[Review] The “survival” of Quibi is a thriller of survival loaded of emotions and of great size

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The last transmission platform, Quibi, is an ambitious effort focused on content, short-form. Its name, an amalgam of “snacks quick,” sums up succinctly everything you need to know; The great stories with the talent of high-profile are divided into episodes easily digestible in less than ten minutes each. Between the first round of the series which will be released along with the launch of the platform is Survive, a thriller based on Alex MorelNovel of the same name. Based on the first five episodes projected, Survive complies with the objective of Quibi to offer stories of high-quality and large-scale in short bursts, while raising interesting questions about how we consume entertainment.

Directed by Mark Pellington (The Mothman Prophecies) and written by Richard Abate And Jeremy Ungar, Survive begins with an introduction dark the protagonist, Jane (Sophie Turner) In the wake of a nightmare pessimistic and heartbreaking, Jane feels comforted by her roommate bipolar in a home half way for young people with problems. As serious risk of suicide, can not take a shower with a knife without supervision. Group therapy serves as a reminder that mental illness is a constant struggle, not only for Jane but for all the patients in the home. Still, it has progressed enough to be released, their flight booked to return home with their parents. However, Jane has no intention of coming home; it has the intention of an overdose of pills prescribed in full flight. Just when you’re about to enact their plan, the plane crashes into a remote mountain in nevada. Only she and her traveling companion Paul (Corey Hawkins) survive the crash, presenting a frightening journey ahead for the couple to withstand the harsh desert.

As the title indicates, Survive is a thriller of survival that sees two young women trying to overcome nearly impossible odds and the terrible winter conditions. However, first of all, the series is an existential meditation on life and meaning. The perspective of Jane is sad, even though you may feel a deep affection for those around her. Episodes initial projected, it is clear that something in his past led to his downward spiral of PTSD, although the narrative seems content to unlock that mystery slowly. Turner does an excellent job of keeping Jane empathic while low spiral at a constant rate. Their emotions are in continuous and extreme flow.

At the opposite end is Paul Hawkins, an unknown genuine and thoughtful that it recognizes the internal struggle of Jane and offers support. That’s before the accident. Once things are put in place, the friendliness of Paul then gives way to practicality, and to love hard. The key actions here work well to carry forward the narrative in doses short.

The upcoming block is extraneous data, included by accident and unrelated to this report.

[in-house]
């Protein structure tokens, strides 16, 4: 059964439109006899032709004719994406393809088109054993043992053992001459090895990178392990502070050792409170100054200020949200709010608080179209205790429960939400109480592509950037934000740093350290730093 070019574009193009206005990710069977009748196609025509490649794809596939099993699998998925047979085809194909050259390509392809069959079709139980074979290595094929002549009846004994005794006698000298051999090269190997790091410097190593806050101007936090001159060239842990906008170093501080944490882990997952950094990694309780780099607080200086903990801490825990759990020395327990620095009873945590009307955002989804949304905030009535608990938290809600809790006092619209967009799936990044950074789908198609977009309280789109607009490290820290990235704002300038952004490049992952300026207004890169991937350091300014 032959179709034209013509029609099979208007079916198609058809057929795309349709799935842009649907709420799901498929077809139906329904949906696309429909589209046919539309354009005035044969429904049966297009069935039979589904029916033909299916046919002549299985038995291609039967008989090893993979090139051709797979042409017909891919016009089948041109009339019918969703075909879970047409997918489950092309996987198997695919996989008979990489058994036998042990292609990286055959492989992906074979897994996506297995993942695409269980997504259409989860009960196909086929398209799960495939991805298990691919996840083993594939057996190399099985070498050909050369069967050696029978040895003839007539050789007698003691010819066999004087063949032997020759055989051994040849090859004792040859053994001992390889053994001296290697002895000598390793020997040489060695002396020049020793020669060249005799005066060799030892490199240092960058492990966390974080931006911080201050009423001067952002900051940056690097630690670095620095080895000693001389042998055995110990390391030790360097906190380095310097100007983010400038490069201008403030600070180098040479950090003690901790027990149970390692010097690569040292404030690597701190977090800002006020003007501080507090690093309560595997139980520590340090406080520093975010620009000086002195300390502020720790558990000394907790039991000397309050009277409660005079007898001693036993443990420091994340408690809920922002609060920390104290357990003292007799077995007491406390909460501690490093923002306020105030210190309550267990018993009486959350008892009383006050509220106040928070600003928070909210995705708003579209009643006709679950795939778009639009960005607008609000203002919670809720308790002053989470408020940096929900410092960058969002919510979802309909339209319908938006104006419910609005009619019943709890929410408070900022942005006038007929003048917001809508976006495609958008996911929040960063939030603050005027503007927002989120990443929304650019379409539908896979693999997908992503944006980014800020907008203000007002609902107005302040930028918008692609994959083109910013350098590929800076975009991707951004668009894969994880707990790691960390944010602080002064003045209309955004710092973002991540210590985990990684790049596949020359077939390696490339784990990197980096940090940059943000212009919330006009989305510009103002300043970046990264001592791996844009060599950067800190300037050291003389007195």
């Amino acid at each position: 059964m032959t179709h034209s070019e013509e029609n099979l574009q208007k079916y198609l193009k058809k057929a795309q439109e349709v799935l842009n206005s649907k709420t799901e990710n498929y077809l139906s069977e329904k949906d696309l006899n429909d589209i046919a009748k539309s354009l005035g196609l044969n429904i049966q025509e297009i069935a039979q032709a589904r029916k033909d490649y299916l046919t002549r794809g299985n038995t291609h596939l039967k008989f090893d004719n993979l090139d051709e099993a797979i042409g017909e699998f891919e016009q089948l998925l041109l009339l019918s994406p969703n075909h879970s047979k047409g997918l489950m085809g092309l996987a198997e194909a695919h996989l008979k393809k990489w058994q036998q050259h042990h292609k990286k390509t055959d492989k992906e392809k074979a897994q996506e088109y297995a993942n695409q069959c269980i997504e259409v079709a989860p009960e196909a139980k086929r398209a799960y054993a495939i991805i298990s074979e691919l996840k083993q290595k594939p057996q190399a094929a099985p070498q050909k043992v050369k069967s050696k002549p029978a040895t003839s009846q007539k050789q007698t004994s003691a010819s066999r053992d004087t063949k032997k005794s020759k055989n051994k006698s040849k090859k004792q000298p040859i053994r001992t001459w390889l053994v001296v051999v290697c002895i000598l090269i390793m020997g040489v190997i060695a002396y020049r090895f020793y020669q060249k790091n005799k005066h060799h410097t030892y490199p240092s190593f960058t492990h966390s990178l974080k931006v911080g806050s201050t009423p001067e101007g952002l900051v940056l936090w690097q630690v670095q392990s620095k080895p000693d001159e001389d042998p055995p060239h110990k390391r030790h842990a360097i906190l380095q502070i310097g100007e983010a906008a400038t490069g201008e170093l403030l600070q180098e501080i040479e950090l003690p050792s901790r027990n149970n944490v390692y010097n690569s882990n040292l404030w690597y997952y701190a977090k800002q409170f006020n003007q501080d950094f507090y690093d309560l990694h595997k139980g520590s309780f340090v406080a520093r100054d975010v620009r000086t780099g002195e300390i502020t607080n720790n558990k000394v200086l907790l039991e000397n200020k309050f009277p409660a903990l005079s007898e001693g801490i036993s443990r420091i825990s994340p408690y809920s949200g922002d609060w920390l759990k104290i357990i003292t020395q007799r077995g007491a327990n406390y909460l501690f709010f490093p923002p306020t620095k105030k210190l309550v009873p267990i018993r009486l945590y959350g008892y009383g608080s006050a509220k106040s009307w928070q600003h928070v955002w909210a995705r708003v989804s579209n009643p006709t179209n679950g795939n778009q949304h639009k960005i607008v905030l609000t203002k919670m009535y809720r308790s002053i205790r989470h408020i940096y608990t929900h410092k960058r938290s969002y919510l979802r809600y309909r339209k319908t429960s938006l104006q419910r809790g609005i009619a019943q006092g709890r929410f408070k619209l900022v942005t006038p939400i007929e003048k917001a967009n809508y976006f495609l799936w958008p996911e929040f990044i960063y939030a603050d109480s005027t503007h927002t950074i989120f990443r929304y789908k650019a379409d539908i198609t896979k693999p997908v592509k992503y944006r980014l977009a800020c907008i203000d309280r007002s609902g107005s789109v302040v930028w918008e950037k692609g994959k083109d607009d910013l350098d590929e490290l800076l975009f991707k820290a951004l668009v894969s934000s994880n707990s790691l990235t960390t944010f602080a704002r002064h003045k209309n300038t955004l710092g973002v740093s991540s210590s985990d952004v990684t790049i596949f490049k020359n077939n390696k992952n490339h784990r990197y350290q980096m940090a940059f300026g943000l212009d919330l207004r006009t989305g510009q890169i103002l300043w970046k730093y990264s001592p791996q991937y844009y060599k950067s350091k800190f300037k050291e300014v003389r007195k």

The structure of the episode keeps things moving at a rapid pace, but the work of the character has the highest priority. Pellington takes its time to establish to Jane, his background and his connection with Paul before you tear out the carpet in the most cruel way possible. Visually, Survive is impressive. Perhaps most surprising of all, considering that it is meant to be seen on your phone, is how much care and attention is given to how to consume this series. Whether you prefer to look at in either portrait or landscape mode, Pellington has been adapted accordingly.

Ultimately, that is what makes you Survive and Quibi be an experiment so exciting in streaming. The production value is impressive, and the challenges that presents this format as a quick snack are completely unique. What that means is that the technical aspect of Survive what is most impressive. But while Turner and Hawkins actors are interesting, and the production design presents some scenarios horrible for their characters, there’s something a little superficial on the whole premise. Only five episodes, it is clear that the terrible experience of Jane will give you a new lease on life. Agree, this is pure speculation, but it seems that Survive have surprises genuine in the store that we have not seen before. While each episode has a special care in providing warnings of suicide prevention and hotline numbers, the format of burst short means that it is very difficult to handle issues heavy of mental illness with the attention they deserve.

Survive, however, offers an intriguing teases the potential of Quibi.